UPDATED: CYBG focuses on growth despite half year loss

CYBG CEO David Duffy'Pic Peter Devlin
CYBG CEO David Duffy'Pic Peter Devlin
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CYBG, the owner of Yorkshire Bank, has suffered a half year loss after taking a hit from the payment protection insurance (PPI) scandal.

Leeds and Glasgow-based CYBG - which is in talks over a potential £1.6 billion takeover of Sir Richard Branson’s Virgin Money - was left nursing the loss after recently taking an extra £350 million charge for PPI mis-selling claims ahead of the complaints deadline.

CYBG’s underlying profit before tax rose by 28 per cent year-on-year to £158m; although it delivered a statutory loss after tax of £76m due to the PPI legacy costs.

In a statement to accompany its interim results, CYBG said it expects trading conditions to “remain challenging”, with slowing consumer spending and borrowing and a competitive mortgage market.

However, Ian Smith, the group chief financial officer, said the core business is in great shape and CYBG is focusing on growth opportunities.

The company said it is developing new digital capabilities for both retail and SME (small-and-medium-sized enterprise) customers. The group’s SME franchise is also well placed to be a beneficiary of the RBS alternative remedies package, CYBG said.

Mr Smith said an £18m increase in provisions for other legacy conduct charges related to historic issues, such as complaints related to interest rate hedging products.

Many of the major banks have been forced to set aside cash in connection with legacy conduct issues. Mr Smith said the banks have “had to take their medicine as a first step to rebuilding trust”.

They have also learned to be transparent and deal with complaints effectively, Mr Smith added.

Talking about the industry as a whole, Mr Smith said: “We’re heading in the right direction and many of the lessons have been learned.”

CYBG’s statement added: “Spending has slowed and businesses have been holding back investment, which has had some impact on demand, but with credit conditions remaining benign.

“In the mortgage market, the economic uncertainty has reduced customer demand, while competition has remained intense and this has resulted in a challenging pricing environment.”

Its net interest margin - a key measure for retail banks - slipped in the first half, highlighting the pressure on challenger banks such as CYBG and the rationale behind its proposed takeover of Virgin Money.

The deal, which was revealed earlier this month, would see Virgin Money shareholders own around 36.5 per cent of the new business.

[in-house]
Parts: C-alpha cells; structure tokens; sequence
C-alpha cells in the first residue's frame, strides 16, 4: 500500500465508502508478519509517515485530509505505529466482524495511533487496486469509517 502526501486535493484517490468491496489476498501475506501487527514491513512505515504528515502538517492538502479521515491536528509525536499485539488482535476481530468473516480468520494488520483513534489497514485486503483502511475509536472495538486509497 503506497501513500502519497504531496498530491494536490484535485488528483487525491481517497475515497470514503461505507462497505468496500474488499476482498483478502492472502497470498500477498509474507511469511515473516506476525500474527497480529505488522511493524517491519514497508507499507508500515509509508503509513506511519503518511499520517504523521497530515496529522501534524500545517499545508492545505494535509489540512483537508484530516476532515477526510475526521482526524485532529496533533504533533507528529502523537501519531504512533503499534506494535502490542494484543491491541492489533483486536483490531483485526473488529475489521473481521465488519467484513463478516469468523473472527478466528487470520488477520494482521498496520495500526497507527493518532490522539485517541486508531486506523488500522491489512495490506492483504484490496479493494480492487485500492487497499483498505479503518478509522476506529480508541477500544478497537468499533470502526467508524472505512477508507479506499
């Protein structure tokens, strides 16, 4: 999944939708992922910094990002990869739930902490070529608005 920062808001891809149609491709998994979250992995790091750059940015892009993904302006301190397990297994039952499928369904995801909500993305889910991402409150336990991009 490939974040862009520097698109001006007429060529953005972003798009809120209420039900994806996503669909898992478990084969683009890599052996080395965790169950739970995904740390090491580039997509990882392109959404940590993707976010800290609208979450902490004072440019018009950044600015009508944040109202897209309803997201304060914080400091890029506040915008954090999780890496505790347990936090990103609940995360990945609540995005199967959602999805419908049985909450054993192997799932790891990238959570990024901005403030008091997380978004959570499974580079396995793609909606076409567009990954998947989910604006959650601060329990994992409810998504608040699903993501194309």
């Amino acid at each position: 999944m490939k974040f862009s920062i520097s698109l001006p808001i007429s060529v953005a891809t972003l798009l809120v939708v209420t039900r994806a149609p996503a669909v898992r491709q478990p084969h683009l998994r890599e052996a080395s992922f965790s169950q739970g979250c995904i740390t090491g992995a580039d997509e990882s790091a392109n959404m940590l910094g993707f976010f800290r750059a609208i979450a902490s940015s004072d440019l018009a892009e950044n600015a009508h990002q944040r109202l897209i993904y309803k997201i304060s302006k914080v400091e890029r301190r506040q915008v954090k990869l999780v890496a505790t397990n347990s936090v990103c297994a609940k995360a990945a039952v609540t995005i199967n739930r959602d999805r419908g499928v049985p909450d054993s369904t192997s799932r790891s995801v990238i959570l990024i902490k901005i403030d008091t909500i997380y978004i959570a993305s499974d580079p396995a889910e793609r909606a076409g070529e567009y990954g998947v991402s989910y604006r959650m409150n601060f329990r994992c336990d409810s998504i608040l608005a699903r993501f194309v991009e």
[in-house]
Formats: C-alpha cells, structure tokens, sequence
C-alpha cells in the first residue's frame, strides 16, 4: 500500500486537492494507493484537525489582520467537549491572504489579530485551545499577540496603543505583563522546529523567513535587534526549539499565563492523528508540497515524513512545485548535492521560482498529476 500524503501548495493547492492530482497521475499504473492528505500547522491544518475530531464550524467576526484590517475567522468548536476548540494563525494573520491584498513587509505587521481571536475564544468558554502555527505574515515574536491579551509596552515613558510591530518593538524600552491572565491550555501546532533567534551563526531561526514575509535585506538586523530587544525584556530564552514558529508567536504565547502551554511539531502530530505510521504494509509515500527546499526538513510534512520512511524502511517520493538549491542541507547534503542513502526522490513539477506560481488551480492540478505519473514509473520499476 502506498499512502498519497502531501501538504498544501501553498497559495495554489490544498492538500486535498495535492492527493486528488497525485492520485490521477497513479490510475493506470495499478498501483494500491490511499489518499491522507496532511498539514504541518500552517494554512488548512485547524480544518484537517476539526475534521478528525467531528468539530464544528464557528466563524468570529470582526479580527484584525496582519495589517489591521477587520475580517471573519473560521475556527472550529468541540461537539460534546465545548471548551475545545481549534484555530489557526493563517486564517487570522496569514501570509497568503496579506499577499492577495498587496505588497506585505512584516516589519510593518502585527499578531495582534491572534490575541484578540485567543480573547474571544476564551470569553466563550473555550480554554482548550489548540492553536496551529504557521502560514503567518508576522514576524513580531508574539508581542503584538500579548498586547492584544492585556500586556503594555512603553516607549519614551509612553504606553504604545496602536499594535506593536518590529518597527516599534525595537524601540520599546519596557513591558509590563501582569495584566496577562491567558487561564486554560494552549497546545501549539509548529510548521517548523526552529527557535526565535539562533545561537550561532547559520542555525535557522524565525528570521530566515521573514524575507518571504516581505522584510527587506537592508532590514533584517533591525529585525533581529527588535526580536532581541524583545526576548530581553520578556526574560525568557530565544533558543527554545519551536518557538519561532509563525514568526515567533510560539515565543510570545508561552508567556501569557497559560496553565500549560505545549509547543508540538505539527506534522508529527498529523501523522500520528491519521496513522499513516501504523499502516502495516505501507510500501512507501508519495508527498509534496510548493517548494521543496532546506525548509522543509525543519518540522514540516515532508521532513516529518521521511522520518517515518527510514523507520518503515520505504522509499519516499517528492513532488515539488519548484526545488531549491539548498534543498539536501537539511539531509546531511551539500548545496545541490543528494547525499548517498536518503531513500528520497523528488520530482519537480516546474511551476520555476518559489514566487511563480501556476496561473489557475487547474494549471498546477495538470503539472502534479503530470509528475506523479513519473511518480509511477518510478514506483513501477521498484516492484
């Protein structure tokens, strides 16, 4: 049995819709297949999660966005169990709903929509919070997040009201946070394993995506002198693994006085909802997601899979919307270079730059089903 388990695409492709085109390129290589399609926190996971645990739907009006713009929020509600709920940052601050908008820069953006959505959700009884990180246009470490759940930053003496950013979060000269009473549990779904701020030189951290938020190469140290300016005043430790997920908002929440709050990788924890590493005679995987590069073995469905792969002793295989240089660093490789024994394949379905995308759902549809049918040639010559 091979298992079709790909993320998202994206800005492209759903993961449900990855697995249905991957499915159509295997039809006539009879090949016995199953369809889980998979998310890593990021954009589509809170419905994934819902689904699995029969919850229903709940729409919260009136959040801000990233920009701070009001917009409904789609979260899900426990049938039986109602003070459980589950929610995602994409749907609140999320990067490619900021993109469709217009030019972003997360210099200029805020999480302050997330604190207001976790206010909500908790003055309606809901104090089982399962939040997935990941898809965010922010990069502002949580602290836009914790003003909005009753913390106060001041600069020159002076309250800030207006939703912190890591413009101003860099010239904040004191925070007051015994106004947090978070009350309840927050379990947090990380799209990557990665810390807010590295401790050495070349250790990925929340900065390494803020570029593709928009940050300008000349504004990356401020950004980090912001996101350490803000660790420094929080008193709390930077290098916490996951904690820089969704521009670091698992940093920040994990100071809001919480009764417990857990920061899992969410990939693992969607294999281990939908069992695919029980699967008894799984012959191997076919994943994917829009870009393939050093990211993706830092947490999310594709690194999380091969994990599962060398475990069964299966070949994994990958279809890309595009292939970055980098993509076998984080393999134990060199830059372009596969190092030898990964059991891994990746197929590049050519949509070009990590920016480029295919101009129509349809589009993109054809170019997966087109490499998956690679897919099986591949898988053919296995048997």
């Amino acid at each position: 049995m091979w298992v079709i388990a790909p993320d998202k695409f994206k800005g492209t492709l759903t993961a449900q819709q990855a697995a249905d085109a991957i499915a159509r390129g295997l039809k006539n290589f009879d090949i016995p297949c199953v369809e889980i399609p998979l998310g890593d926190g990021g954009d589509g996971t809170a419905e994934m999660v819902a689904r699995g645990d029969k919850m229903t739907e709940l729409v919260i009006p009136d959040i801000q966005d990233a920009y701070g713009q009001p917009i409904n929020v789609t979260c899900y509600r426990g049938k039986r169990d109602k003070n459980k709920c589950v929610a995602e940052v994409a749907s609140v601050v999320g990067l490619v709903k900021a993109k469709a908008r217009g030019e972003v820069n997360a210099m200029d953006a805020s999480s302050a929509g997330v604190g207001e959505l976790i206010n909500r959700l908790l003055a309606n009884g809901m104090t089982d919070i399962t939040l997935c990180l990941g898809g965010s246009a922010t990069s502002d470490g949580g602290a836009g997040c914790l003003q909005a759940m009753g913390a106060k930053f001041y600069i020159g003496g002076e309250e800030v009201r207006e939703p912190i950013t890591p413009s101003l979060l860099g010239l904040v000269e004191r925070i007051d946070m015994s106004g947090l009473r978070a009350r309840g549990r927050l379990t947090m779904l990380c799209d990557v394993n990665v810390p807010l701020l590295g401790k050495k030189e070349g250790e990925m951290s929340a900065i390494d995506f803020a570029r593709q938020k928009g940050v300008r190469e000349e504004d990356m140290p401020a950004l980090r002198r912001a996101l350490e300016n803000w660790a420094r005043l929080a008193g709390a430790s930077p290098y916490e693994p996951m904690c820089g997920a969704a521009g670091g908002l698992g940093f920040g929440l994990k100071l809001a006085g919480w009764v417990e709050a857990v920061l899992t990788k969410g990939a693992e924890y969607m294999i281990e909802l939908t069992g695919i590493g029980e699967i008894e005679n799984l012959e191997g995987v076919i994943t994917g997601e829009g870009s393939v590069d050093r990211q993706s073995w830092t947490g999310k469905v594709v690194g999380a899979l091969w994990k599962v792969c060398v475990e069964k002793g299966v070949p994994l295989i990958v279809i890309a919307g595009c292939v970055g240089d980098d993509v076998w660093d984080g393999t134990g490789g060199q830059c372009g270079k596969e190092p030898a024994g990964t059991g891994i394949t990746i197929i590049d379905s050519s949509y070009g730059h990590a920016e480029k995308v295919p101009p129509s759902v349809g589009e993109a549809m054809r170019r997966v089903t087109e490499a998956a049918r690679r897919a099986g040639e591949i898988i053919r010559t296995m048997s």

It could mean a major payout for founder Sir Richard Branson, whose Virgin Group holds a controlling stake in the lender.

But it is by no means a done deal, according to banking analyst Gary Greenwood at Shore Capital, whose concerns include price and complications of combining IT systems.

He said: “We think it is by no means certain that CYBG will make its proposal formal when the deadline for making such an offer expires on June 4.

“Even then, we think it may need to sweeten its offer in order to get the recommendation of Virgin Money’s management, with a larger premium meaning that more of the benefits would accrue to Virgin Money’s shareholders.”

Half-year results showed CYBG grew gross mortgage lending by 6 per cent year-on-year in the first half, with overall customer lending growth rising to £32.7 billion from £32 billion a year ago.

CYBG chief executive David Duffy said the wider mortgage market was now “stabilising but at a competitive level”.

He added Britons were “being cautious ahead of some clarity” from the Brexit negotiations, with consumer spending slowing and business investment on pause.

But Mr Duffy remained tight-lipped on its plans for a formal bid for Virgin Money, ahead of its June 4 deadline to make a firm offer or walk away.

CYBG, owner of Clydesdale and Yorkshire Bank, made its London market debut in 2016 after it was spun off by National Australia Bank

Its bid for Virgin Money comes as Britain’s mid-sized banks fight the competitive squeeze from bigger rivals with more to spend on technology, and from nimbler digital-only banks with lower costs.

Mr Duffy commented: “In the first half of 2018, we have continued to make good progress in delivering our strategic priorities and developing CYBG as the leading alternative to the UK’s big banks.”